38. Mogg, K., Bradley, B. P., Dixon, C., Fisher, S., Twelftree, H., & McWilliams, A. (2000). Trait anxiety, defensiveness and selective processing of threat: An investigation using two measures of attentional bias. Personality and Individual Differences, 28(6), 1063–1077.Google Scholar
  39. Mogg, K., Bradley, B. P., Williams, R., & Mathews, A. (1993). Subliminal processing of emotional information in anxiety and depression. Journal of Abnormal Psychology, 102(2), 304.Google Scholar
  40. Mor, N., & Winquist, J. (2002). Self-focused attention and negative affect: A meta-analysis. Psychological Bulletin, 128(4), 638.Google Scholar
  41. Nolen-Hoeksema, S. (1998). The other end of the continuum: The costs of rumination. Psychological Inquiry, 9(3), 216–219.Google Scholar
  42. Nolen-Hoeksema, S., Wisco, B. E., & Lyubomirsky, S. (2008). Rethinking rumination. Perspectives on psychological Science, 3(5), 400–424.Google Scholar
  43. Oathes, D. J., Siegle, G. J., & Ray, W. J. (2011). Chronic worry and the temporal dynamics of emotional processing. Emotion, 11(1), 101.Google Scholar
  44. Paulesu, E., Sambugaro, E., Torti, T., Danelli, L., Ferri, F., Scialfa, G.,.. . Sassaroli, S. (2010). Neural correlates of worry in generalized anxiety disorder and in normal controls: A functional MRI study. Psychological Medicine, 40(1), 117–124.Google Scholar
  45. Rapee, R. M. (1993). The utilisation of working memory by worry. Behaviour Research and Therapy, 31(6), 617–620.Google Scholar
  46. Ruscio, A. M., & Borkovec, T. D. (2004). Experience and appraisal of worry among high worriers with and without generalized anxiety disorder. Behaviour Research and Therapy, 42(12), 1469–1482. Scholar
  47. Ruscio, A. M., Seitchik, A. E., Gentes, E. L., Jones, J. D., & Hallion, L. S. (2011). Perseverative thought: A robust predictor of response to emotional challenge in generalized anxiety disorder and major depressive disorder. Behaviour Research and Therapy, 49(12), 867–874. Scholar
  48. Sass, S. M., Heller, W., Stewart, J. L., Silton, R. L., Edgar, J. C., Fisher, J. E., & Miller, G. A. (2010). Time course of attentional bias in anxiety: Emotion and gender specificity. Psychophysiology, 47(2), 247–259.Google Scholar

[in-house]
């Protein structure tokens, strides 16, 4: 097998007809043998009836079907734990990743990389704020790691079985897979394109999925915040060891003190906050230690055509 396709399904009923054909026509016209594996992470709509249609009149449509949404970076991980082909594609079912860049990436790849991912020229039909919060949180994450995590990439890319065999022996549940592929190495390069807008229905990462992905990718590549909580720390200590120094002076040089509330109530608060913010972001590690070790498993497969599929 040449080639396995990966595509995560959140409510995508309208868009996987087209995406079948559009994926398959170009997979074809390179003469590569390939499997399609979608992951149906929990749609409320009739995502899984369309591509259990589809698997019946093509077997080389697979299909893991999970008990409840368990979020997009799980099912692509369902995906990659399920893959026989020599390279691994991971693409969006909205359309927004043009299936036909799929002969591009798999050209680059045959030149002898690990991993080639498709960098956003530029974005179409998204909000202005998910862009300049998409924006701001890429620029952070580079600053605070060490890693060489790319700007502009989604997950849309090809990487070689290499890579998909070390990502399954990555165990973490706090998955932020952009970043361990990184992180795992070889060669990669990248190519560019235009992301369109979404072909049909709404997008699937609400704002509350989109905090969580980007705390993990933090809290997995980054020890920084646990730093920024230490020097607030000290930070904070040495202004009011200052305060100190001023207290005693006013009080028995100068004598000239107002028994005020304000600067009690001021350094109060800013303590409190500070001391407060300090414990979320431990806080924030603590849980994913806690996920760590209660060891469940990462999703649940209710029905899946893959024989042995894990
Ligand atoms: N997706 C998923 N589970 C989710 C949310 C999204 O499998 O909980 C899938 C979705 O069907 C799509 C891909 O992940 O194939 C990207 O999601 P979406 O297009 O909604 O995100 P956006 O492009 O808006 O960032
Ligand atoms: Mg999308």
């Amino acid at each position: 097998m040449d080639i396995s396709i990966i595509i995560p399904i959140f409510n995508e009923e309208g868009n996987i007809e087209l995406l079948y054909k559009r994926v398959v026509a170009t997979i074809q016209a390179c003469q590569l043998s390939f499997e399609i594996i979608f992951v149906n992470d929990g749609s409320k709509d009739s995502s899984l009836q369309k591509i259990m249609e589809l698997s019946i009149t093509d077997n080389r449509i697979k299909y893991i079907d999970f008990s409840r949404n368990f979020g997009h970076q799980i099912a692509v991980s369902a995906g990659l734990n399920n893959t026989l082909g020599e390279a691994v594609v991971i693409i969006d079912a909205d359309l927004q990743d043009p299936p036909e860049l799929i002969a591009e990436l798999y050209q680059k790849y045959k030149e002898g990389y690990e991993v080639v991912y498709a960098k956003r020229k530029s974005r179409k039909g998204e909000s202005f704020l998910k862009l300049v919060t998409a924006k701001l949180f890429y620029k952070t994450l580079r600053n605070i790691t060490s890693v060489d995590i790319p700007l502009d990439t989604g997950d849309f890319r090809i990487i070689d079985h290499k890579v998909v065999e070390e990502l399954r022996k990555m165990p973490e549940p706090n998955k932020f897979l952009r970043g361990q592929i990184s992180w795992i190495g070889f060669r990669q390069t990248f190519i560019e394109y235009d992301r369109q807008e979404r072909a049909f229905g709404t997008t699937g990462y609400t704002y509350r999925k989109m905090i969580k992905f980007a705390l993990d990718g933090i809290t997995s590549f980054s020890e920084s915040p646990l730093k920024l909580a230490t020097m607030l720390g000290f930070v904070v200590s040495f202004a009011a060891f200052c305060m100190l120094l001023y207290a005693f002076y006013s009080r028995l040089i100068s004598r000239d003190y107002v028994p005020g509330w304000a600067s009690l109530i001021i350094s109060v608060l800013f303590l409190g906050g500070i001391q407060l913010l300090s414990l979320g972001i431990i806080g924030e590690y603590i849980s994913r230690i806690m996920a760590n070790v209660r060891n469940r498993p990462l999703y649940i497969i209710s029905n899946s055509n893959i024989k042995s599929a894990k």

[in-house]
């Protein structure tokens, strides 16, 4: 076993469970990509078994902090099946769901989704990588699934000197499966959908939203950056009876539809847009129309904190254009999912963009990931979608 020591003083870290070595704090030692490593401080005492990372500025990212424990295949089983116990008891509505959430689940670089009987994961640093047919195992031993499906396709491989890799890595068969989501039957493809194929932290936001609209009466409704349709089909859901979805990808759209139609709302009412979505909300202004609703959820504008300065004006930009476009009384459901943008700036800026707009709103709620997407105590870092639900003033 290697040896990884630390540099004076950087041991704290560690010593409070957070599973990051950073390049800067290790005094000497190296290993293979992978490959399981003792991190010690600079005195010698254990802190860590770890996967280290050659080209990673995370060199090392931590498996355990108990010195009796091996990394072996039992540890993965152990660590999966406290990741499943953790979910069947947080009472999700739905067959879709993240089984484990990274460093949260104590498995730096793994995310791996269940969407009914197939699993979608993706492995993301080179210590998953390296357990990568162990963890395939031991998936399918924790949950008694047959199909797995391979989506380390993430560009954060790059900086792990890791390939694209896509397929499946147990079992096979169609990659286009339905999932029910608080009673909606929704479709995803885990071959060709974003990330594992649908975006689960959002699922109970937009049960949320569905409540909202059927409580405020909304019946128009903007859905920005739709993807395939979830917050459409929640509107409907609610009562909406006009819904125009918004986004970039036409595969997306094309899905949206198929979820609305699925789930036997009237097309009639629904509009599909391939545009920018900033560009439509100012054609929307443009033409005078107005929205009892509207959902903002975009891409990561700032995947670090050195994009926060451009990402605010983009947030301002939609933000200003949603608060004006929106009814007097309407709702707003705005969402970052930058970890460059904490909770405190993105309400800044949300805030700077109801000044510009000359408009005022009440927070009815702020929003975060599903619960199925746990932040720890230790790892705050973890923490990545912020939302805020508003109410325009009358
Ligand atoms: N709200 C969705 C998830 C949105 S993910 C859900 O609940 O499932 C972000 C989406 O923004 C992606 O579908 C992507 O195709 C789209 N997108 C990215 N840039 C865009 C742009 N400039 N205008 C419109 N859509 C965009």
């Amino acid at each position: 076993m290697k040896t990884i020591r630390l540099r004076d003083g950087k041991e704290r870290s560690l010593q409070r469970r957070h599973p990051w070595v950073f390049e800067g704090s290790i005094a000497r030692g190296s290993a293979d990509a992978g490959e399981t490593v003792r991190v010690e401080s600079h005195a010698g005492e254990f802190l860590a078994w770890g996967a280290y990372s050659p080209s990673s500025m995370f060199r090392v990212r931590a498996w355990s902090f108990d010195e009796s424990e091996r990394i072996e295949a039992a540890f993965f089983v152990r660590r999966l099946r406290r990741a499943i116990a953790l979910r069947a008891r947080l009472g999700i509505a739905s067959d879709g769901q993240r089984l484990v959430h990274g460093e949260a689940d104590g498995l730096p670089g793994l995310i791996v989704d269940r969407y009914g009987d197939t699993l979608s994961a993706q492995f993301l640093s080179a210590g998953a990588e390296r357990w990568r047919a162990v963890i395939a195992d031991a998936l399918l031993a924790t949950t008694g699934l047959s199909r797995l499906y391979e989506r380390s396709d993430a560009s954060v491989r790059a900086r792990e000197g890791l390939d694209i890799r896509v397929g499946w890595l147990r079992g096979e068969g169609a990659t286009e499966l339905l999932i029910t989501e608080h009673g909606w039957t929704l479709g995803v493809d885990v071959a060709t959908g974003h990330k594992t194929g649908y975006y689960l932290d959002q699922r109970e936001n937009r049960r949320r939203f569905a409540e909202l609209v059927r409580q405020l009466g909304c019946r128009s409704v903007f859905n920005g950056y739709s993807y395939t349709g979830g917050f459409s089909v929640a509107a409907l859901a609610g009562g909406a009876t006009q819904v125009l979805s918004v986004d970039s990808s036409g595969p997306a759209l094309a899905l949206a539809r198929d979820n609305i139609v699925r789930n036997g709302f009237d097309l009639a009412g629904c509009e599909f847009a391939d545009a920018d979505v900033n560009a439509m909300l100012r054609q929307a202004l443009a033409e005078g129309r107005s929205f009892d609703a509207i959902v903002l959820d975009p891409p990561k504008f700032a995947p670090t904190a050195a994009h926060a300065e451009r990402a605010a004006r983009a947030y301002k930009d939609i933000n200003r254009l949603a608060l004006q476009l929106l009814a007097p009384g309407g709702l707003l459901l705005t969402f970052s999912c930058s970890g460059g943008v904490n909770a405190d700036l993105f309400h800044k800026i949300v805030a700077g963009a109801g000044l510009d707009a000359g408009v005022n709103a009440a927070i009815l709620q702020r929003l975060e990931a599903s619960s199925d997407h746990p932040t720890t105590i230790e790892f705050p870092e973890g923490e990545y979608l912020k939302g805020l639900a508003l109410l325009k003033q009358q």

49. Schmukle, S. C. (2005). Unreliability of the dot probe task. European Journal of Personality, 19(7), 595–605.Google Scholar
  50. Schneider, W., Eschman, A., & Zuccolotto, A. (2002). E-Prime: User’s guide. Sharpsburg: Psychology Software Incorporated.Google Scholar
  51. Segerstrom, S. C., Stanton, A. L., Alden, L. E., & Shortridge, B. E. (2003). A multidimensional structure for repetitive thought: What’s on your mind, and how, and how much? Journal of Personality and Social Psychology, 85(5), 909–921. Scholar
  52. Sheehan, D., Janavus, J., Baker, R., Harnett-Sheehan, K., Knapp, E., & Sheehan, M. (2001). MINI plus-mini international neuropsychiatric interview. Brazilian version 5.0. 0. DSM IV.Google Scholar
  53. Shiffman, S., Stone, A. A., & Hufford, M. R. (2008). Ecological momentary assessment. Annual Review of Clinical Psychology, 4(1), 1–32. Scholar
  54. Smith, J. M., & Alloy, L. B. (2009). A roadmap to rumination: A review of the definition, assessment, and conceptualization of this multifaceted construct. Clinical Psychology Review, 29(2), 116–128. Scholar
  55. Southworth, F., Grafton, B., MacLeod, C., & Watkins, E. (2017). Heightened ruminative disposition is associated with impaired attentional disengagement from negative relative to positive information: Support for the “impaired disengagement” hypothesis. Cognition and Emotion, 31(3), 422–434.Google Scholar
  56. Stokes, C., & Hirsch, C. R. (2010). Engaging in imagery versus verbal processing of worry: Impact on negative intrusions in high worriers. Behaviour Research and Therapy, 48(5), 418–423.Google Scholar
  57. Stone, A., Shiffman, S., Atienza, A., & Nebeling, L. (2007). The science of real-time data capture: Self-reports in health research. Oxford University Press.Google Scholar
  58. Trapnell, P. D., & Campbell, J. D. (1999). Private self-consciousness and the five-factor model of personality: Distinguishing rumination from reflection. Journal of Personality and Social Psychology, 76(2), 284.Google Scholar
  59. Wanke, M., & Schmid, J. (1996). Rumination: When AII EIse FaiIs. Ruminative Thoughts, 9, 177.Google Scholar
  60. Watkins, E. R. (2008). Constructive and unconstructive repetitive thought. Psychological Bulletin, 134(2), 163–206. Scholar
  61. Wilson, E., & MacLeod, C. (2003). Contrasting two accounts of anxiety-linked attentional bias: Selective attention to varying levels of stimulus threat intensity. Journal of Abnormal Psychology, 112(2), 212.Google Scholar

Copyright information

© Springer Science+Business Media, LLC, part of Springer Nature 2019

Authors and Affiliations

  1. 1.Department of PsychologyUniversity of Maryland, College ParkCollege ParkUSA
  2. 2.Department of PsychologyRoosevelt UniversityChicagoUSA
  3. 3.Department of PsychologyUniversity of Illinois at Urbana-ChampaignChampaignUSA

Personalised recommendations